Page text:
Lucky Clover (Royal Bastards MC – Belfast Northern Ireland #3) Read Online Dani Rene

Categories Genre: Biker, Mafia, MC Tags Authors: Series: Royal Bastards MC - Belfast Northern Ireland Series by Dani Rene

Total pages in book: 29
Estimated words: 26698 (not accurate)
Estimated Reading Time in minutes: 133(@200wpm)___ 107(@250wpm)___ 89(@300wpm)

Bestselling Author, Dani René, brings you the next installment in the RBMC world which is a prequel to Sully’s story. A romantic suspense rollercoaster while introduces us to a beauty keeping a dark secret from Sully.

I ran from a life I knew, and found solace in the dark eyes of a stranger.
Memories burn me daily, but he seems to chase the pain away,
I can’t fall in love.
I can’t need him.
And when he offers me a new life,
I find that I can’t say no.
I’ve never forgotten him.
Years have passed, and he’s still my obsession.
I have always been lucky, and this time, my luck has run out.

*************FULL BOOK START HERE*************


Time stills.

Moments pass.

But there’s no peace.

The tension that coils in my stomach is a serpent, readying its attack on my body. I watch his chest rise and fall from the corner where I’ve been huddled up. I don’t move. I can’t. The agony has riddled me motionless. It’s easier to hide.

His expression is peaceful. A calm, serene air surrounds him.

His body nothing more than the glassy top of a still lake, not a ripple in sight.

But it’s a lie.

There’s no peace when the slightest movement can bring war. He breathes, in and out, until those black lashes flutter open and his dark eyes pin me to the spot. It’s as if he’s someone else. And I believe he’s been overtaken by an alien force rather than admit he’s the man I love.

His legs swing over the edge of the sofa. Rogan doesn’t speak, because silence is more terrifying than the vile words he utters. He doesn’t see me. I’m nothing, but something all at the same time. I’m his solace, I’m his frustration, and as I watch him move about the room, I know I’ll soon be his punching bag.

Guilt weighs on me.

Sadness grips my heart.

And with each day that passes, I know no matter how many times the words ‘I’m sorry’ pass those lips, it will never be enough. Because in the same breath, he hisses, “You’re a stupid whore.”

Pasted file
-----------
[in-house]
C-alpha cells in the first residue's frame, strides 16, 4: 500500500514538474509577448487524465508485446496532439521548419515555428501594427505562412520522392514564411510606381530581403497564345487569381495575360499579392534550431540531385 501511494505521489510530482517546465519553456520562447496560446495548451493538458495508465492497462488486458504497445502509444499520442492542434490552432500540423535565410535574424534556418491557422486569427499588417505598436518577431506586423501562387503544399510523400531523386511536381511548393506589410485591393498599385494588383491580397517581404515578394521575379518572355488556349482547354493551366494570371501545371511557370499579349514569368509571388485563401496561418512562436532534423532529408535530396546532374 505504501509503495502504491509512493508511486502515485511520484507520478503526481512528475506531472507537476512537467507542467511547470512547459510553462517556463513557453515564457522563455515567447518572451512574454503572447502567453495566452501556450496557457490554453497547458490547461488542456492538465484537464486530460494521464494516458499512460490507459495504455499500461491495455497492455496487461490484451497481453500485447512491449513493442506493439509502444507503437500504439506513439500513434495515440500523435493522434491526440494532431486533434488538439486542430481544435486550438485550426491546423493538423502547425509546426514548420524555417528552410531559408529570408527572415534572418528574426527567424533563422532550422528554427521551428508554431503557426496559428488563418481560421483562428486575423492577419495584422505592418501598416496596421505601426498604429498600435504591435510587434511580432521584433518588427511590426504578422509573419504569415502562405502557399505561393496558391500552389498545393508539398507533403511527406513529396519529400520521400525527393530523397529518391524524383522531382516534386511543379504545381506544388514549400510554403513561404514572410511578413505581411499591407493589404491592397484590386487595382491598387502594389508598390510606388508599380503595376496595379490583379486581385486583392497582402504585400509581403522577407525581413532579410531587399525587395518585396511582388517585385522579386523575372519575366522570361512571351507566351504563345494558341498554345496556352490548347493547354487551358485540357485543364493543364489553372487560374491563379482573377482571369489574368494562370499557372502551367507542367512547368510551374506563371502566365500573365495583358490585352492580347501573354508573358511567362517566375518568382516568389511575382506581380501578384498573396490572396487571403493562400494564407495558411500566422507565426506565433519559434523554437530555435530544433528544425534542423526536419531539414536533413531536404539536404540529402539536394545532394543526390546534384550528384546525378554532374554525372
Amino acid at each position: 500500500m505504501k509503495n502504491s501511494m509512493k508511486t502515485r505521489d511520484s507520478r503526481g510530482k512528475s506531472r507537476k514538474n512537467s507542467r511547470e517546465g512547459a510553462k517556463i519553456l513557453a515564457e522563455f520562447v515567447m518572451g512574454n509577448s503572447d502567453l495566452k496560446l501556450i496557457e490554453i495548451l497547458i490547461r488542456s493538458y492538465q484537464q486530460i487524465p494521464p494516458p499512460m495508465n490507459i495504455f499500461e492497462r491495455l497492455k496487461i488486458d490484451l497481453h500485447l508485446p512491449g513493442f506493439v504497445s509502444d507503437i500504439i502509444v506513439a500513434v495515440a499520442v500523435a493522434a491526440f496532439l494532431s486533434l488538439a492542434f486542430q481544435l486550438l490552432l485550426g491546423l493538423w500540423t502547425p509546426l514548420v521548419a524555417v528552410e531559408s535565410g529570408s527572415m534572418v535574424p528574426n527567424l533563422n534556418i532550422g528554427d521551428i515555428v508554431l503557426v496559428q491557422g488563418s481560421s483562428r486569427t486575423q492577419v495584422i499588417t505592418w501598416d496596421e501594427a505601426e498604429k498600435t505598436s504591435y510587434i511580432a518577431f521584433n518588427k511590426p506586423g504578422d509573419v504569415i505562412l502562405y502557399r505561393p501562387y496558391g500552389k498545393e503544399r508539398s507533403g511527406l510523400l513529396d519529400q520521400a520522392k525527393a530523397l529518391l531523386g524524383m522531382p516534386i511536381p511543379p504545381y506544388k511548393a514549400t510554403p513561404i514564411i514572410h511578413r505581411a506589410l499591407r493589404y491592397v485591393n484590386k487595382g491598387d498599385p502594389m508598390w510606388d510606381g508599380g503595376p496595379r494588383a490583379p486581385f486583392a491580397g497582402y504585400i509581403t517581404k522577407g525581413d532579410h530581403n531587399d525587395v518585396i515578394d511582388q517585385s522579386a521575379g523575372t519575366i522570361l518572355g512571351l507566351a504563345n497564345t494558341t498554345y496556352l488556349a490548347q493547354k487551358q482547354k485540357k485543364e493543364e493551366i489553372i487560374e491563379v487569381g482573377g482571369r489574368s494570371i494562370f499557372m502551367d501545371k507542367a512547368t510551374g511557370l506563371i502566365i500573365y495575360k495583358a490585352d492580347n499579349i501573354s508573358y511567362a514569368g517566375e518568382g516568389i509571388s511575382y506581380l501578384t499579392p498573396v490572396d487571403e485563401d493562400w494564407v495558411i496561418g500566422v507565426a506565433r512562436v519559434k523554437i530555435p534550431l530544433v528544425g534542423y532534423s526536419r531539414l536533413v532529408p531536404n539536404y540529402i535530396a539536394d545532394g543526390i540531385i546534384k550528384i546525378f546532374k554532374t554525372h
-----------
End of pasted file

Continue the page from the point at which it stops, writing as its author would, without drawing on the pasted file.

It wasn’t the moment of impact that reminded me where I was.

Or why I’d chosen to go back to him, time and again.

It was the moment I lost all feeling in my face—my arms.

Each minute after felt like an eternity. I didn’t move. And he didn’t stop.

I didn’t breathe, yet he continued.

Angry. Feral. Animalistic.

The promises would come without a doubt, without fail. They were constant reminders of what happened the night before, but I overlooked them because the apologies were heartfelt. Surely, they were.

Isn’t this what love is about?

Standing by your man. Being there when he needs you the most. Unless those words my worthless mother uttered were wrong. You’d think I’d grown out of wanting someone to love me. Even after she was taken by cancer, stolen from me and my dad, I could tell my life wouldn’t be the same. Dad was there for me—he watched over me for years, ensuring I had all the love he had for me, but he was different. Detached. And then, he was taken from me. I still found myself searching for that one person who’d offer me what I so stupidly craved.

That’s how I landed in a dump of an apartment on the outskirts of New York where he was my only salvation.

But one day, something clicked in my mind. It’s as if someone had come in and flicked a switch. Perhaps it was the time he slammed my head against the wall. It was the last time he ever touched me. Because the next morning when he left for work, I ran.

The money that had been sitting in my bank account, without his knowledge, bought me the plane ticket. I had nothing else but the clothes on my back. There was no doubt where I’d go. I knew I couldn’t stay in the US, because he would track me down. So, I came to a country where I thought I could fly under the radar. I chose Ireland.

My father’s brother lives here in Ireland, and that’s how I find myself in a city called Belfast. It’s been a couple of months, yet I feel more at home here since I left my childhood home. When I did find my uncle, it was his assistant who helped me get into this place for rehabilitation. My uncle wasn’t even in the country, but she knew of me. He’d told her about me. And when I explained my plight, she made some calls.

Out of the shower, I stand in front of the mirror before I get dressed. I do this every morning and every evening. I have to bear witness to what I’ve been through. I haven’t touched any drugs in six months, and being clean isn’t easy, but I’m doing it. Granted, I’m forced to be good while in rehab. I’m able to focus on taking each day as it comes, rather than on the fear of being beaten every evening, or morning, or whenever he gets home.

There are other tokens of what I’ve been through. My body bears the scars of years of abuse. Some remain, but most of them are hidden. Deep within my tattered soul. It reminds me that hope is something fleeting, an emotion not worthy of my time.

And trust, that’s something I let go of a long time ago.

Love discarded me.

Love violated me.

And hope. That motherfucking bitch left me to rot.

I’m lucky, though, like my mother used to say. I will make it. I didn’t believe her back then, but now that I’m here, I think I truly am. Not many women get out of a situation like mine.